On Mon, Apr 09, 2018 at 05:51:34PM +0100, Patrick Bellasi wrote:
> The PELT half-life is the time [ms] required by the PELT signal to build
> up a 50% load/utilization, starting from zero. This time is currently
> hardcoded to be 32ms, a value which seems to make sense for most of the
> workloads.
> However, 32ms has been verified to be too long for certain classes of
> workloads. For example, in the mobile space many tasks affecting the
> user-experience run with a 16ms or 8ms cadence, since they need to match
> the common 60Hz or 120Hz refresh rate of the graphics pipeline.
> This contributed so fare to the idea that "PELT is too slow" to properly
> track the utilization of interactive mobile workloads, especially
> compared to alternative load tracking solutions which provides a
> better representation of tasks demand in the range of 10-20ms.

Initially the 32 was chosen to more or less correspond to the effective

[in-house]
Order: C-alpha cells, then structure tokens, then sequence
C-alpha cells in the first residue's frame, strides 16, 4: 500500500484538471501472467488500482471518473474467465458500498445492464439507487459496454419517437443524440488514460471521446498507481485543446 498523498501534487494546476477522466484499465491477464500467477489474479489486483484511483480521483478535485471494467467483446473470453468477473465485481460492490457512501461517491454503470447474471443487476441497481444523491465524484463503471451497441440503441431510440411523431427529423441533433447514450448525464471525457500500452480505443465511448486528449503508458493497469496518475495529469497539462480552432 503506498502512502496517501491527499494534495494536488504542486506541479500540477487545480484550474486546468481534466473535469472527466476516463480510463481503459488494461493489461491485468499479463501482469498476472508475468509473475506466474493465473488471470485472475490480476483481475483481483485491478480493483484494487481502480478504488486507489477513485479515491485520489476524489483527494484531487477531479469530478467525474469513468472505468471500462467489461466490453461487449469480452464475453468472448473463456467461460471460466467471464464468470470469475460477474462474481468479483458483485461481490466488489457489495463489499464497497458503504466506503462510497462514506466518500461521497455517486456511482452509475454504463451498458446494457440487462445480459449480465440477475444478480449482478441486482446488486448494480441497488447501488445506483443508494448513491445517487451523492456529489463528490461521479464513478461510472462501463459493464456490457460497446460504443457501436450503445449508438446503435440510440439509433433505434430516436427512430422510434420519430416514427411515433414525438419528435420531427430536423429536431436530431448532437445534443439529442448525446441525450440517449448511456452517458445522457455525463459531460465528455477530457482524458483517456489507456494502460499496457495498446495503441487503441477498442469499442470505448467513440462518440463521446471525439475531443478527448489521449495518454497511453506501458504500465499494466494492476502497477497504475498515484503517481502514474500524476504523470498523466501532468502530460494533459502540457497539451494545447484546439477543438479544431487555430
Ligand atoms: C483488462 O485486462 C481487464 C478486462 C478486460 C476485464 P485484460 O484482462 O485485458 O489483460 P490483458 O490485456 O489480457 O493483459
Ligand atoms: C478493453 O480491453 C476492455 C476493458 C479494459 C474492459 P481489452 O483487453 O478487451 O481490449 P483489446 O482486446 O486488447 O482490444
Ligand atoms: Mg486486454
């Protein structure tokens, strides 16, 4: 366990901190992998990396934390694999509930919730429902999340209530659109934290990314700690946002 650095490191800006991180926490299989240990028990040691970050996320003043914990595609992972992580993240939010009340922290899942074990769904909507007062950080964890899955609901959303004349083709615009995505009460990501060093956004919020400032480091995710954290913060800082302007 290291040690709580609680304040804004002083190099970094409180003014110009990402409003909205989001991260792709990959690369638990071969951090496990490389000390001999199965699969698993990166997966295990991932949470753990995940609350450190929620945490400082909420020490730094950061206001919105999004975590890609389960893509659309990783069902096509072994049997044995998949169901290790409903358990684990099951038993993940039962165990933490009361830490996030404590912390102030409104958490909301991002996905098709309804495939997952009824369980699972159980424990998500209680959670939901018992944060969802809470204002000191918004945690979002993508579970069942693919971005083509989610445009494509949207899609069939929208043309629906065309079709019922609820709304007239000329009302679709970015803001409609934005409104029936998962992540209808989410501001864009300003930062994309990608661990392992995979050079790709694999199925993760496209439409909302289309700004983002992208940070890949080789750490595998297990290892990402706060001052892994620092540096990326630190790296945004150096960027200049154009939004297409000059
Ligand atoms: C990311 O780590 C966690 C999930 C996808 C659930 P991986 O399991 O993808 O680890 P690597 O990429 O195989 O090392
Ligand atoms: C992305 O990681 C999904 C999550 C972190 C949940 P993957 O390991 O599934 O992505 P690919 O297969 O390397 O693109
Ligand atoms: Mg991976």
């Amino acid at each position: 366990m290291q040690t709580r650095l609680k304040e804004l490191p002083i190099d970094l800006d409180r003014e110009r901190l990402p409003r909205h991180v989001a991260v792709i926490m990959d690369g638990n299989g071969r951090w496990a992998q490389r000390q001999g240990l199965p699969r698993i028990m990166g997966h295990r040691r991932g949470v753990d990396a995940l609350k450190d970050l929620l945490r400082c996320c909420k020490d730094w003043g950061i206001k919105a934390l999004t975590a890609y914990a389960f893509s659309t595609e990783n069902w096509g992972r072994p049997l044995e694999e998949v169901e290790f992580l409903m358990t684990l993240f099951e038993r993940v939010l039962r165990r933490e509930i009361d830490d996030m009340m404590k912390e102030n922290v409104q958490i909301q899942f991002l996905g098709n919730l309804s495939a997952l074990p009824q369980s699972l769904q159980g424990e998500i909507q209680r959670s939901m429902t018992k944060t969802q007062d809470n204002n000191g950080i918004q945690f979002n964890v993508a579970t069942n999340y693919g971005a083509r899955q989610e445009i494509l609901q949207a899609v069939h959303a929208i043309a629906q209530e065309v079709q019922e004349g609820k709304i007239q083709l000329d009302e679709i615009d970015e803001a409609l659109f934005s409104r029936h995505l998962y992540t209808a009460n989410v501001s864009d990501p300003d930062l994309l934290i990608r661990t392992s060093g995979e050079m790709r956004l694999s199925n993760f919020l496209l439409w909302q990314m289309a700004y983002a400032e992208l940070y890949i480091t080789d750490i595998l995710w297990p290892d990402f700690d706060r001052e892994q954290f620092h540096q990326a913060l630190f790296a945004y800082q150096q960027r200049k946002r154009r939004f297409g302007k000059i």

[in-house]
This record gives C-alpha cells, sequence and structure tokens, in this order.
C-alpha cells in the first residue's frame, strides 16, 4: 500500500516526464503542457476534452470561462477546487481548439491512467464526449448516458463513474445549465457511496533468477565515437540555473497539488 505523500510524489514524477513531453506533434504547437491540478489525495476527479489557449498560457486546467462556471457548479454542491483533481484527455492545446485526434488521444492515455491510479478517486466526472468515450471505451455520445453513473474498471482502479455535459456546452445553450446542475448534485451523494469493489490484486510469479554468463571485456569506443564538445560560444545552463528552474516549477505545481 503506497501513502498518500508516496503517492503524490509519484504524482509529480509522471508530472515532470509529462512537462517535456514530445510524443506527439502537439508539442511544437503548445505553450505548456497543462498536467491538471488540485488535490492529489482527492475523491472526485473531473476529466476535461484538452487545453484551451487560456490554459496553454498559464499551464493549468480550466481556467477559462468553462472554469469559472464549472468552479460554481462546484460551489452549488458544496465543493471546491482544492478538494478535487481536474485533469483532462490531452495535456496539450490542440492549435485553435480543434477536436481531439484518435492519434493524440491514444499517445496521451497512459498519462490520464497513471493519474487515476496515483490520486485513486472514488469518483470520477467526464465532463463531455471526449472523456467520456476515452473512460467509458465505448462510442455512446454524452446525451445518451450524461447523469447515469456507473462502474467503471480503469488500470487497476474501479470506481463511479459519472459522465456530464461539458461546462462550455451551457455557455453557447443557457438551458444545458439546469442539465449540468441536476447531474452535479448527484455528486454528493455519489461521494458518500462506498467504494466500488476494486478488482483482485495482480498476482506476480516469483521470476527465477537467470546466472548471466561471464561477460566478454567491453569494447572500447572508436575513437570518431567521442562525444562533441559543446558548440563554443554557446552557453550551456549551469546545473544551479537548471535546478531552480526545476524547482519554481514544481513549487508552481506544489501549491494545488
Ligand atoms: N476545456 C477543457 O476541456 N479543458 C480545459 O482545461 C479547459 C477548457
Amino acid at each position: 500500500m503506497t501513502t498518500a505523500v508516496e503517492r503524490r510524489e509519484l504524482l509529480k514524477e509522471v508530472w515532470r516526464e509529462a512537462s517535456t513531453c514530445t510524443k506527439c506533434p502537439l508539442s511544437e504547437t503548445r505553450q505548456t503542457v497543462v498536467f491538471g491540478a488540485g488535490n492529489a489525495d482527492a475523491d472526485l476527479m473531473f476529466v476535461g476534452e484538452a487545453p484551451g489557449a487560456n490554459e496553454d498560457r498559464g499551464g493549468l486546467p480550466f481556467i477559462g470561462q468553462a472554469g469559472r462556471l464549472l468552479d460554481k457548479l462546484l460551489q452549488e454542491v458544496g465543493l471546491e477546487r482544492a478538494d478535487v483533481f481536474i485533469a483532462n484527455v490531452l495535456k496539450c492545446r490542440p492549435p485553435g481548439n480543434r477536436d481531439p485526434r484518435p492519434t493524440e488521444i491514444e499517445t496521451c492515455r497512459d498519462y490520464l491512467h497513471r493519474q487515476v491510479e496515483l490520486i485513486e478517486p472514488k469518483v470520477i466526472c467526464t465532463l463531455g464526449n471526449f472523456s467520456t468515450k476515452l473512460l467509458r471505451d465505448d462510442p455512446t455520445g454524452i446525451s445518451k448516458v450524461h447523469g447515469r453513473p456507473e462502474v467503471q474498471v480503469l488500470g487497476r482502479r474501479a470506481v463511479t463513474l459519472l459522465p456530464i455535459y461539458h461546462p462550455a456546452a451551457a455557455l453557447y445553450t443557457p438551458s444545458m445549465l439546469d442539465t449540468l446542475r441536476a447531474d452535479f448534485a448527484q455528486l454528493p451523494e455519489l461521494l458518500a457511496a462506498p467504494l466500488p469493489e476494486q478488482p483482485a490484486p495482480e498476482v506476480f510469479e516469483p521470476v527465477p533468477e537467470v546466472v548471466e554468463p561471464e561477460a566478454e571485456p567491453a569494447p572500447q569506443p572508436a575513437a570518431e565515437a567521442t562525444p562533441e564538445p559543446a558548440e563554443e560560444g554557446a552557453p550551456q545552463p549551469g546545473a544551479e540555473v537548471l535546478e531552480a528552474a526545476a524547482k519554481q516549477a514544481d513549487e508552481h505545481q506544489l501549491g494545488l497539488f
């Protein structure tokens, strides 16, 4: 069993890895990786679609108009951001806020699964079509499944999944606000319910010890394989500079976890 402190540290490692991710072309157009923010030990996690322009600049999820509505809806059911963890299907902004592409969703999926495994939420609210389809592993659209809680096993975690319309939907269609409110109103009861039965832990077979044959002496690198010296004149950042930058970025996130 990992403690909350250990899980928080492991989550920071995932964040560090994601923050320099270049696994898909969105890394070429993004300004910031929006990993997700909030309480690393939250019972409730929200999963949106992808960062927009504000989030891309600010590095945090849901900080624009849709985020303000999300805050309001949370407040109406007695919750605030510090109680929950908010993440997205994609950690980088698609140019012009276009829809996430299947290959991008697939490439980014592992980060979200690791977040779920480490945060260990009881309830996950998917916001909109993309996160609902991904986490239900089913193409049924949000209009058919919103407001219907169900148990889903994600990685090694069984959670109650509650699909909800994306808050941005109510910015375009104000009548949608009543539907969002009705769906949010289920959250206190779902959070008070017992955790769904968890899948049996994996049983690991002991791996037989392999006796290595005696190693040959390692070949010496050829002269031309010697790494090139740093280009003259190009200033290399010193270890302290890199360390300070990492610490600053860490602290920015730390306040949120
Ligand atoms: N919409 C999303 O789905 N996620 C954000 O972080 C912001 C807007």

scheduling period (sysctl_sched_latency based). The thinking was that if
you pick a PELT window shorter than the period, the result becomes
unstable due to not all tasks getting an equal go at things.

(of course, stuffing enough tasks on a rq will break this, but at that
point you have worse problems to deal with)

Should we retain this? Esp. with the lower end (8ms) I worry we'll see
more of those effects.

> Fortunately, since the integration of the utilization estimation
> support in mainline kernel:
>    commit 7f65ea42eb00 ("sched/fair: Add util_est on top of PELT")
> a fast decay time is no longer an issue for tasks utilization estimation.
> Although estimated utilization does not slow down the decay of blocked
> utilization on idle CPUs, for mobile workloads this seems not to be a
> major concern compared to the benefits in interactivity responsiveness.

By picking a smaller PELT window, the util_est window shrinks
correspondingly; is that intentional or do we want to modify
UTIL_EST_WEIGHT_SHIFT to negate the PELT window changes?
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